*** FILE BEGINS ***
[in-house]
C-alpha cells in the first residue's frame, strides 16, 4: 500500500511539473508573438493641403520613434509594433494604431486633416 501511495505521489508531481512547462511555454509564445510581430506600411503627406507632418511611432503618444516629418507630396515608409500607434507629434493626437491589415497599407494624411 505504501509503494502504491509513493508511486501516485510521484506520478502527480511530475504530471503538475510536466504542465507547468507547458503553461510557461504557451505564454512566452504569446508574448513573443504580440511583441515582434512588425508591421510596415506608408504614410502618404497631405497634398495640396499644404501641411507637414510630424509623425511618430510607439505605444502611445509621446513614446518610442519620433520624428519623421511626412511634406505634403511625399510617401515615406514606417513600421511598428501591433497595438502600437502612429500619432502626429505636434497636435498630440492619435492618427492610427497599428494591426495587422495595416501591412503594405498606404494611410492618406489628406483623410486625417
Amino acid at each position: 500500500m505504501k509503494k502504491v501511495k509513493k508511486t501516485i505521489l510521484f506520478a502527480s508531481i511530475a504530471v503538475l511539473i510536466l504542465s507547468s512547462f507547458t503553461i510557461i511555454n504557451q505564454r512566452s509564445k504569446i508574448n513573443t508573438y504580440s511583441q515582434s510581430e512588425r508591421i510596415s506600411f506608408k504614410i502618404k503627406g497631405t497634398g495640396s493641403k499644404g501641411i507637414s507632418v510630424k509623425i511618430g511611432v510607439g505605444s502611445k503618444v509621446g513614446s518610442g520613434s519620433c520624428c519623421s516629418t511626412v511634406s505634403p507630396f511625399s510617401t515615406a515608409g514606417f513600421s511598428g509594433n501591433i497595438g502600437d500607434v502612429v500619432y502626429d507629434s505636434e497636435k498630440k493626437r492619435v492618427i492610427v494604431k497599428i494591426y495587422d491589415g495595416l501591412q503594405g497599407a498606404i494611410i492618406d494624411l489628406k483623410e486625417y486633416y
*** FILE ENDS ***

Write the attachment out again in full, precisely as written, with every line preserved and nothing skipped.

[in-house]
C-alpha cells in the first residue's frame, strides 16, 4: 500500500511539473508573438493641403520613434509594433494604431486633416 501511495505521489508531481512547462511555454509564445510581430506600411503627406507632418511611432503618444516629418507630396515608409500607434507629434493626437491589415497599407494624411 505504501509503494502504491509513493508511486501516485510521484506520478502527480511530475504530471503538475510536466504542465507547468507547458503553461510557461504557451505564454512566452504569446508574448513573443504580440511583441515582434512588425508591421510596415506608408504614410502618404497631405497634398495640396499644404501641411507637414510630424509623425511618430510607439505605444502611445509621446513614446518610442519620433520624428519623421511626412511634406505634403511625399510617401515615406514606417513600421511598428501591433497595438502600437502612429500619432502626429505636434497636435498630440492619435492618427492610427497599428494591426495587422495595416501591412503594405498606404494611410492618406489628406483623410486625417
Amino acid at each position: 500500500m505504501k509503494k502504491v501511495k509513493k508511486t501516485i505521489l510521484f506520478a502527480s508531481i511530475a504530471v503538475l511539473i510536466l504542465s507547468s512547462f507547458t503553461i510557461i511555454n504557451q505564454r512566452s509564445k504569446i508574448n513573443t508573438y504580440s511583441q515582434s510581430e512588425r508591421i510596415s506600411f506608408k504614410i502618404k503627406g497631405t497634398g495640396s493641403k499644404g501641411i507637414s507632418v510630424k509623425i511618430g511611432v510607439g505605444s502611445k503618444v509621446g513614446s518610442g520613434s519620433c520624428c519623421s516629418t511626412v511634406s505634403p507630396f511625399s510617401t515615406a515608409g514606417f513600421s511598428g509594433n501591433i497595438g502600437d500607434v502612429v500619432y502626429d507629434s505636434e497636435k498630440k493626437r492619435v492618427i492610427v494604431k497599428i494591426y495587422d491589415g495595416l501591412q503594405g497599407a498606404i494611410i492618406d494624411l489628406k483623410e486625417y486633416y